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Wednesday, 26 September, 2001, 11:39 GMT 12:39 UK
Mothers avoid breast cancer chat
Older mother and daughter
Older women are less likely to have discussed cancer with their daughters
Breast cancer is still a taboo subject between many mothers and daughters - even though discussing it could save lives.

A MORI poll conducted for two leading UK cancer charities discovered that more than a third of young women said their mothers had never talked about the disease to them.

Doctors can now predict how likely it is that a woman will develop breast cancer simply from her family history, and how many of her relatives have died from the disease.

However, many women do not know that great-grandmothers or even grandmothers were victims, simply because they have not been told.

The bond between a parent and a daughter can be very strong, and mums can be a valuable source of guidance and information

Professor Jane Wardle, Imperial Cancer Research Fund
Things have improved significantly in recent years.

But almost two-thirds of women aged 50 to 65 said they had never discussed breast cancer with their mother.

Information campaigns mean that most young women now realise the importance of noticing changes in their breasts, such as a lump, which may indicate disease.

Doctors and television

Almost four in 10 of the younger women had received information about breast cancer from the doctor, and a quarter from television programmes.

Professor Jane Wardle, head of the Imperial Cancer Research Fund's Health Behaviour Unit, said: "Our survey shows that breast cancer is now talked about more openly and hopefully, if a woman notices changes in her breasts she would know to seek help quickly from her GP.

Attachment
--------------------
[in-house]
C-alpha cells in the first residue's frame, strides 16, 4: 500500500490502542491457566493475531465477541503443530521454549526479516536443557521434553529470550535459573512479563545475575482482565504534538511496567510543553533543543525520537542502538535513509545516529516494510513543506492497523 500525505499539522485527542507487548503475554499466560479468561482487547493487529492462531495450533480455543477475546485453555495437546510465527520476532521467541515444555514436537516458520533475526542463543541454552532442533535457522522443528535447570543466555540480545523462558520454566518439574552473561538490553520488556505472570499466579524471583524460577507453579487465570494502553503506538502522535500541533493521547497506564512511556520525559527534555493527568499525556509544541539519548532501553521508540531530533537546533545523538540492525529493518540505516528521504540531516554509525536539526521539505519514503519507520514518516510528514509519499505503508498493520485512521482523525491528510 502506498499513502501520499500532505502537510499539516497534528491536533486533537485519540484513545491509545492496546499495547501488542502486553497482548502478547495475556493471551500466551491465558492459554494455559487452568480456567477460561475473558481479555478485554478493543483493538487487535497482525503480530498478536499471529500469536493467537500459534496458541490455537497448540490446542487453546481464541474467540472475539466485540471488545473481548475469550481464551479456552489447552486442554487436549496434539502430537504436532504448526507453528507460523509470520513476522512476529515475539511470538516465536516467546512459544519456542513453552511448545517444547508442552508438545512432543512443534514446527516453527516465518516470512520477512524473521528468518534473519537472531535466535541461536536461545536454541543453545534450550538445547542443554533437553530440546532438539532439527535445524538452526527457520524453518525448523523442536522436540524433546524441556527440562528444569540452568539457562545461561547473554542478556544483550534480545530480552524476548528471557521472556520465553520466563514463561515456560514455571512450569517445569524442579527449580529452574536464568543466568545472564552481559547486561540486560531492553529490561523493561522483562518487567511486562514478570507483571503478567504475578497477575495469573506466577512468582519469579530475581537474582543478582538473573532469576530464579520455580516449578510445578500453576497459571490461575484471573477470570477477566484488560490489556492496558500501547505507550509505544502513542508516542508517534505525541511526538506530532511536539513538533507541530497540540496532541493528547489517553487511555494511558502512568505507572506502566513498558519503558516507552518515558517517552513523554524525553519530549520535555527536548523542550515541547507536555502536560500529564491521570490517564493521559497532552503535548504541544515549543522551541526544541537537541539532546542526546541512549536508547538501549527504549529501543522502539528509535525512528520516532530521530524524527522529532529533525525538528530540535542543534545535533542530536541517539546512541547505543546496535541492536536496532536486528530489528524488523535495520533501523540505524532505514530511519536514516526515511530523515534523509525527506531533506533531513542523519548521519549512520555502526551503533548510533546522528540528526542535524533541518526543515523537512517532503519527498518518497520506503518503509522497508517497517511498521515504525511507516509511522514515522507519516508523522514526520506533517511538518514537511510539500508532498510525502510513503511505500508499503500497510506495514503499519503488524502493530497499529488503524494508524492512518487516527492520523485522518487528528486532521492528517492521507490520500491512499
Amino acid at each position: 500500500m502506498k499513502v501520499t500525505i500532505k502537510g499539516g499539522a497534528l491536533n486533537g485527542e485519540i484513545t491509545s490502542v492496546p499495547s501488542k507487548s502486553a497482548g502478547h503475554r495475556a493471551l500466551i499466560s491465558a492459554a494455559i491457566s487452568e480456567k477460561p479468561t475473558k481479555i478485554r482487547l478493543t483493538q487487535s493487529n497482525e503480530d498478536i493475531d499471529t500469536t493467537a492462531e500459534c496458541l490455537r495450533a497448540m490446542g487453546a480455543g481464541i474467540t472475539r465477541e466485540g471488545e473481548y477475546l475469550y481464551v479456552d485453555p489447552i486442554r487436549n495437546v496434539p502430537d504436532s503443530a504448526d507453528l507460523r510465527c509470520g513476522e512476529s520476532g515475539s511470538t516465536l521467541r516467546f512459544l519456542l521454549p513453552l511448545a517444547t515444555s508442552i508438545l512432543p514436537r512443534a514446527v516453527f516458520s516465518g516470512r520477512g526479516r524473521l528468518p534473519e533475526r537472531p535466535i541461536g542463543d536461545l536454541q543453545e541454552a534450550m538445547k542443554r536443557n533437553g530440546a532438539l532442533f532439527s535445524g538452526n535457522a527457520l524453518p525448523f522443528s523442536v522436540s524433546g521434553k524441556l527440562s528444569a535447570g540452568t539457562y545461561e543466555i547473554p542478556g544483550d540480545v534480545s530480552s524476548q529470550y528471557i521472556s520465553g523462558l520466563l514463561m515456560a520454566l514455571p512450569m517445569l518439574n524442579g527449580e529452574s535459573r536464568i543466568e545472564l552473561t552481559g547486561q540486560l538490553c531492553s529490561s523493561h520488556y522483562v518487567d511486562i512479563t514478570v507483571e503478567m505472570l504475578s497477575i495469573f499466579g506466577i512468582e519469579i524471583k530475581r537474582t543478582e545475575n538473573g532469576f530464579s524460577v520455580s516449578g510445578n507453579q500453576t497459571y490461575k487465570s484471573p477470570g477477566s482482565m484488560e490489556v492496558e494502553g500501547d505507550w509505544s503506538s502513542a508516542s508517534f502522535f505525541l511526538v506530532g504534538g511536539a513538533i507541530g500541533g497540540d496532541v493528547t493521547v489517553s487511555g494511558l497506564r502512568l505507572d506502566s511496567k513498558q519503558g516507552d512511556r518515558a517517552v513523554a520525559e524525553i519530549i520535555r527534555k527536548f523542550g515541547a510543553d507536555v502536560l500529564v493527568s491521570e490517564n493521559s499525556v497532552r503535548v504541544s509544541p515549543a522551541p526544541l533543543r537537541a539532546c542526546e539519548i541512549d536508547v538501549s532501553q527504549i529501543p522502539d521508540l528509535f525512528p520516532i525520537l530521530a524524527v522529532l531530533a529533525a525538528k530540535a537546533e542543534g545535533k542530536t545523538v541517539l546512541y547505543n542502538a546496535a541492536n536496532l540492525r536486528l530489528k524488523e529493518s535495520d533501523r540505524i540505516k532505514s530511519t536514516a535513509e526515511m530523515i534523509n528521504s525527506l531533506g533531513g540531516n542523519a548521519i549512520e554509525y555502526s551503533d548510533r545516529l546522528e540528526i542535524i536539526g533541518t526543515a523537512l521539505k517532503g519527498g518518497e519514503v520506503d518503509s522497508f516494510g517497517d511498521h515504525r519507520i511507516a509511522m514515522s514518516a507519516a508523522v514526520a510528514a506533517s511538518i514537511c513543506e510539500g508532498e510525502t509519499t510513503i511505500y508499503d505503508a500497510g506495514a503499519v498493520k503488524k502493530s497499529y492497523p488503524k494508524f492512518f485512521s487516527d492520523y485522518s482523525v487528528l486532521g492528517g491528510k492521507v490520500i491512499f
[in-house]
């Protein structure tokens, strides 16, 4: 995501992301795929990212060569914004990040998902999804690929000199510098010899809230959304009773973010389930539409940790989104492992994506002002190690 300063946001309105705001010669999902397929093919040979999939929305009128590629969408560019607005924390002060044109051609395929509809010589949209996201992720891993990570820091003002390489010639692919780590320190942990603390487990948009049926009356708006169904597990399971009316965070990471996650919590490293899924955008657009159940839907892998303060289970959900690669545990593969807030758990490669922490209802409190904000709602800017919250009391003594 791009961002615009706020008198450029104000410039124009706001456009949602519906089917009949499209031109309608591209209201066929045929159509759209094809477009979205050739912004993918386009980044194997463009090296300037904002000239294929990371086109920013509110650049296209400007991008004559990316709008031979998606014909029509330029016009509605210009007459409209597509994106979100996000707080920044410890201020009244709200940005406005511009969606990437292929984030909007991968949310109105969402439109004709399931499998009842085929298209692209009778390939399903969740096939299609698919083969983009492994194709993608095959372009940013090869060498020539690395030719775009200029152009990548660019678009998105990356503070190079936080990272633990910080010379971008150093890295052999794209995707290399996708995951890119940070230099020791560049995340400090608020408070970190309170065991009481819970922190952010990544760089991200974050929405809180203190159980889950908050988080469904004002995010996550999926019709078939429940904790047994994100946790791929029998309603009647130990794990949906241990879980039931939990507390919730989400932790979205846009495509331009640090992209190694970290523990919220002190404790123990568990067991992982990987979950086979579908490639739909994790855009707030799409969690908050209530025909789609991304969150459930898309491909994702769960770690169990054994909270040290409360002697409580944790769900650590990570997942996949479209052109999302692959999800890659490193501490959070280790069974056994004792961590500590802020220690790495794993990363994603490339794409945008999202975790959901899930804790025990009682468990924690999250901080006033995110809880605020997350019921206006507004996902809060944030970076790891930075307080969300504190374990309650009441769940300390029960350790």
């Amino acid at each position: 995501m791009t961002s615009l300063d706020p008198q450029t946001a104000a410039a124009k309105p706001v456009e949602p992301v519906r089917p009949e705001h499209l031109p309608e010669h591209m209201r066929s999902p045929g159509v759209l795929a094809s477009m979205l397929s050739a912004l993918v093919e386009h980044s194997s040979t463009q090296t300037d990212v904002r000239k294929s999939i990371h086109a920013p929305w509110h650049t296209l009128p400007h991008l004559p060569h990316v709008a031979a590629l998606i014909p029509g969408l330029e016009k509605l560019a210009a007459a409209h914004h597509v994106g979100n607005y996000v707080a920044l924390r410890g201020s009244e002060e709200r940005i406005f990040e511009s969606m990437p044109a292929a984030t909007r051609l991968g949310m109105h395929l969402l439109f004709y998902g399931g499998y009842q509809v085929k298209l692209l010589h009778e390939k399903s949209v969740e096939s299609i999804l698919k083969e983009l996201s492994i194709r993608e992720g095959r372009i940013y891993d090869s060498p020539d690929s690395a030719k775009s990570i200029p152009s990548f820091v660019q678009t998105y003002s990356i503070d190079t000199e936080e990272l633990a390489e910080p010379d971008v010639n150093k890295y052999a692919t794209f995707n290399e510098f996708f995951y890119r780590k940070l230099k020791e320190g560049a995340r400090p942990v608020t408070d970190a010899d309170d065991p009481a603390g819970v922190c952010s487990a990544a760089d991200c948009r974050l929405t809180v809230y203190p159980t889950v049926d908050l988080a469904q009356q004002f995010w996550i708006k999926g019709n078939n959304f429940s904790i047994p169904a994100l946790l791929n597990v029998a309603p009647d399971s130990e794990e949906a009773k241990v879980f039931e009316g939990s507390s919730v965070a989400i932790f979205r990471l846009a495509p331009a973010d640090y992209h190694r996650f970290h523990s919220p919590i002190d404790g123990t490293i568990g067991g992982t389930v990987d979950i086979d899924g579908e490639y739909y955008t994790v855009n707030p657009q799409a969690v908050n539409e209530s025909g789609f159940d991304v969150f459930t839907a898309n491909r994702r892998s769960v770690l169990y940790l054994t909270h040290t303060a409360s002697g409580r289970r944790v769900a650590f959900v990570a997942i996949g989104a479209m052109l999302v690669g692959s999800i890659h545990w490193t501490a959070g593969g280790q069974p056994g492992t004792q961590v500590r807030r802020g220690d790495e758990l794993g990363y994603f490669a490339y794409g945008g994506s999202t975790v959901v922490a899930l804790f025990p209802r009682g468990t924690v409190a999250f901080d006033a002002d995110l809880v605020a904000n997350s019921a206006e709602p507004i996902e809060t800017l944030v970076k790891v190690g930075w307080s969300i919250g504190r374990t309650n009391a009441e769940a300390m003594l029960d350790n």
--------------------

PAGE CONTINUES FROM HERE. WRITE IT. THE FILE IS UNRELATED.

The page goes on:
"The bond between a parent and a daughter can be very strong, and mums can be a valuable source of guidance and information.

"The survey indicates that about a quarter of young women consider their mother a good source of information about breast cancer."

Women are now finding out about the disease at a younger age, with most now hearing about it for the first time between the ages of 10 and 19 compared to between 19 and 34.

Approximately 10,000 cases of breast cancer are diagnosed each year in the UK.

The sooner the cancer is detected, the less chance it will have had to spread, and the more likely it is to be cured.

In the UK, seven out of 10 breast cancer patients are surviving at least five years.

See also:

06 Feb 01 | Health
Breast screen success 'will rise'
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